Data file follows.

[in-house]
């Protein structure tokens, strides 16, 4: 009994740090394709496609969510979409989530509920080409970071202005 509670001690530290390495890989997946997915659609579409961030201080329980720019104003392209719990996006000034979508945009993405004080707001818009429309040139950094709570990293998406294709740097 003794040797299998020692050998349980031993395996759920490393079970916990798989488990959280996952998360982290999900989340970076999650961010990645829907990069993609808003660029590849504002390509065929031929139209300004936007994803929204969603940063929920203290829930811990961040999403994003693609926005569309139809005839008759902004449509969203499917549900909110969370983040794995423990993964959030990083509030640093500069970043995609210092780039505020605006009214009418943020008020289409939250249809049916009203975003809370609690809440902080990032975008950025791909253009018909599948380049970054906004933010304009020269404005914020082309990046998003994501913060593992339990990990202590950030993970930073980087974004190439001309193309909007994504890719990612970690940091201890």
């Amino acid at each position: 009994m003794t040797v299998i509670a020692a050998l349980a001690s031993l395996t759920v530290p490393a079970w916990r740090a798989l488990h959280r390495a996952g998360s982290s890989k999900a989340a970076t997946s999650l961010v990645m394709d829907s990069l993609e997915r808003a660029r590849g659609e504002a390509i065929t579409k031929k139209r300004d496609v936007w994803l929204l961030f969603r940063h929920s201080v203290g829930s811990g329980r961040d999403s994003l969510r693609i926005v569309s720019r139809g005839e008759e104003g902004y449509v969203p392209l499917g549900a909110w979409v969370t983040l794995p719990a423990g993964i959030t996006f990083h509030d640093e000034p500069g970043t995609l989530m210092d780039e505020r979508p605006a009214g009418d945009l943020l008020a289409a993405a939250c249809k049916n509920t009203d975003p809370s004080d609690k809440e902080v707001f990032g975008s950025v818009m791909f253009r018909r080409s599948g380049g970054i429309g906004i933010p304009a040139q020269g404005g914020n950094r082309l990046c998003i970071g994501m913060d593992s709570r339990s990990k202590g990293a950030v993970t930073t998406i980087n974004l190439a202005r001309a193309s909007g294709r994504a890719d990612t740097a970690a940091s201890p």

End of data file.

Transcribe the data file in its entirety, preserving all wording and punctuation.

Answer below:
[in-house]
């Protein structure tokens, strides 16, 4: 009994740090394709496609969510979409989530509920080409970071202005 509670001690530290390495890989997946997915659609579409961030201080329980720019104003392209719990996006000034979508945009993405004080707001818009429309040139950094709570990293998406294709740097 003794040797299998020692050998349980031993395996759920490393079970916990798989488990959280996952998360982290999900989340970076999650961010990645829907990069993609808003660029590849504002390509065929031929139209300004936007994803929204969603940063929920203290829930811990961040999403994003693609926005569309139809005839008759902004449509969203499917549900909110969370983040794995423990993964959030990083509030640093500069970043995609210092780039505020605006009214009418943020008020289409939250249809049916009203975003809370609690809440902080990032975008950025791909253009018909599948380049970054906004933010304009020269404005914020082309990046998003994501913060593992339990990990202590950030993970930073980087974004190439001309193309909007994504890719990612970690940091201890």
């Amino acid at each position: 009994m003794t040797v299998i509670a020692a050998l349980a001690s031993l395996t759920v530290p490393a079970w916990r740090a798989l488990h959280r390495a996952g998360s982290s890989k999900a989340a970076t997946s999650l961010v990645m394709d829907s990069l993609e997915r808003a660029r590849g659609e504002a390509i065929t579409k031929k139209r300004d496609v936007w994803l929204l961030f969603r940063h929920s201080v203290g829930s811990g329980r961040d999403s994003l969510r693609i926005v569309s720019r139809g005839e008759e104003g902004y449509v969203p392209l499917g549900a909110w979409v969370t983040l794995p719990a423990g993964i959030t996006f990083h509030d640093e000034p500069g970043t995609l989530m210092d780039e505020r979508p605006a009214g009418d945009l943020l008020a289409a993405a939250c249809k049916n509920t009203d975003p809370s004080d609690k809440e902080v707001f990032g975008s950025v818009m791909f253009r018909r080409s599948g380049g970054i429309g906004i933010p304009a040139q020269g404005g914020n950094r082309l990046c998003i970071g994501m913060d593992s709570r339990s990990k202590g990293a950030v993970t930073t998406i980087n974004l190439a202005r001309a193309s909007g294709r994504a890719d990612t740097a970690a940091s201890p």